According to The Australian ($), uncertainty over the novel coronavirus has wiped $82 billion off the stock market in the past two days, while The Sydney Morning Herald reports Sports Minister Richard Colbeck has issued a warning about athlete health ahead of the Tokyo Olympics.
As countries from Iran to Italy experience local spreads of the virus, The Guardian‘s live-updates show Austria and Croatia have confirmed their first cases, students are being sent home across the UK, and an entire hotel has been quarantined on Teneriffe, the largest of Spain’s Canary Islands.
Victoria’s Royal Women’s Hospital has joined 13 state community health services in slamming the Morrison government’s proposed religious freedom bill, arguing it prioritises religious ideology over patient care, The Age reports.
TALKING POINT: Not only would the bill make it legal for doctors citing religion to refuse contraception, HIV medication, gender affirmation and abortions, but they would be under no obligation to refer patients to someone willing to, you know, save their life.
MAJOR REFORM FOR CHILD ABUSE CASES
NSW has become the first of several federal-state jurisdictions to introduce legislation expanding the ability of jurors in child abuse cases to hear evidence of prior convictions and sexual interests, and for victims to create joint trials, according to The Australian ($).
Agreements struck between attorneys-general will see Victoria, Tasmania, the ACT, the Northern Territory and the federal government introduce similar bills that, by curtailing a defence team citing prejudice in blocking evidence, is almost guaranteed to increase the number of guilty verdicts.
Adam Bandt, Andrew Wilkie, Labor MP Susan Templeman and a collection of other leaders will today mark Israeli President Reuven Rivlin‘s visit to Parliament House by attending a vigil for Palestinian human rights and, according to the press release, protesting the Morrison government’s challenge of an International Criminal Court investigation into Israeli war crimes.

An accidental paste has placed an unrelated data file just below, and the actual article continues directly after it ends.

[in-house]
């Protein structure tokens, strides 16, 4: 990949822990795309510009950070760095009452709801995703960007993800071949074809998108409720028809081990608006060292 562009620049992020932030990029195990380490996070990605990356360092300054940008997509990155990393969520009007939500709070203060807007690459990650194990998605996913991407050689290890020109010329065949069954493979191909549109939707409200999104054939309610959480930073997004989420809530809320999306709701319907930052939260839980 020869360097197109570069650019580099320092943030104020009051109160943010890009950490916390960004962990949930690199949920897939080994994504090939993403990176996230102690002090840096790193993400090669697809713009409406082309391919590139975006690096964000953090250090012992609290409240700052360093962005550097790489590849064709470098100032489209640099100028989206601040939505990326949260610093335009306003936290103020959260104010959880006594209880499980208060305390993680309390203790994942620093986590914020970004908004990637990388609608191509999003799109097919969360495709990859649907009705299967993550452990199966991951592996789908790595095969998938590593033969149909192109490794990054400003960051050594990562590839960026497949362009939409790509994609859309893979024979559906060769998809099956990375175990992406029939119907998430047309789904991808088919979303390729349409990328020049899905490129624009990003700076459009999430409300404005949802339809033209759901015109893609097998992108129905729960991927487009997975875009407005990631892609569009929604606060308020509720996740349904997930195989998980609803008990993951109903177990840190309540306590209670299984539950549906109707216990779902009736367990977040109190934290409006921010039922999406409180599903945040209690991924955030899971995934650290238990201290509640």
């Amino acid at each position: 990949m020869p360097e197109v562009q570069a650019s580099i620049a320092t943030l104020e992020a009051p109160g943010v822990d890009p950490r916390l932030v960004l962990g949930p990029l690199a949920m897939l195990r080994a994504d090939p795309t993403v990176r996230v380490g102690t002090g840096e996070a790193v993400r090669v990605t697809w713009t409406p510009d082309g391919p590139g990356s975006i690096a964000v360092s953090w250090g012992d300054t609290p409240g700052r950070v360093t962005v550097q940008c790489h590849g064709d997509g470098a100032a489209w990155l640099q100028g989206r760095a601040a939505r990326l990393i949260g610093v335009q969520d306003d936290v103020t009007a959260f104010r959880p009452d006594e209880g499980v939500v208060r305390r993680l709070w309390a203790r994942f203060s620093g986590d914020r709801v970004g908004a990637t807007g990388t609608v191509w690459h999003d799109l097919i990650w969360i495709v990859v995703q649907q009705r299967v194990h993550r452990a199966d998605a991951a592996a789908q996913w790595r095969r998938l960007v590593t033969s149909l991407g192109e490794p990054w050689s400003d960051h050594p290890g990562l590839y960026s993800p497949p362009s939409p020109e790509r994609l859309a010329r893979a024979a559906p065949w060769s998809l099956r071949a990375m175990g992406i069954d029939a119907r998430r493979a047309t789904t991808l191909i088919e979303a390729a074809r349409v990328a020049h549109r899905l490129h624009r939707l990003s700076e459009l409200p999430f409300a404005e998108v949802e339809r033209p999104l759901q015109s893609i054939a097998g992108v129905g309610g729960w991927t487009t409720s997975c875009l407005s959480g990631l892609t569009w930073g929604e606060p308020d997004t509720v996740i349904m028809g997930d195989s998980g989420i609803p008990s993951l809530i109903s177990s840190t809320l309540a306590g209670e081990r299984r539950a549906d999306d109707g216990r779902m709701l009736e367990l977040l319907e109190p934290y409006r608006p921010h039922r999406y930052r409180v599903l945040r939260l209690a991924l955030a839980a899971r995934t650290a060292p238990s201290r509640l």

TALKING POINT: The latest of these war crimes involves ‘necroviolence’, Al Jazeera reports, after an Israeli bulldozer was videoed violently scooping up the body of an allegedly unarmed Palestinian man, who had been shot along the southern Gaza Strip.
WET AS HELL
A severe thunderstorm has hit Perth and surrounding areas overnight, crashing the ceiling of Morley Galleria shopping centre, creating chaos across peak-hour traffic, and stripping power from more than 18,000 properties, the ABC reports. Meanwhile, NT News ($) reports the Top End has seen up to 160mm of rainfall as ex-tropical Cyclone Esther continues to move inland.
THEY REALLY SAID THAT?
You can use ‘Islamic extremist’, you get in trouble for using that, you can use ‘left wing’ to describe everybody from the left to the right … I just don’t understand why we get bogged down in this language.
The man who didn’t exactly shy away from slamming “African gangs” explains an attempt to both-sides ASIO’s neo-Nazi warning.
CRIKEY QUICKIE: THE BEST OF YESTERDAY
“A review of the mass surveillance scheme established by the Abbott government six years ago has revealed how it is being widely abused in ways voters were assured would never happen.”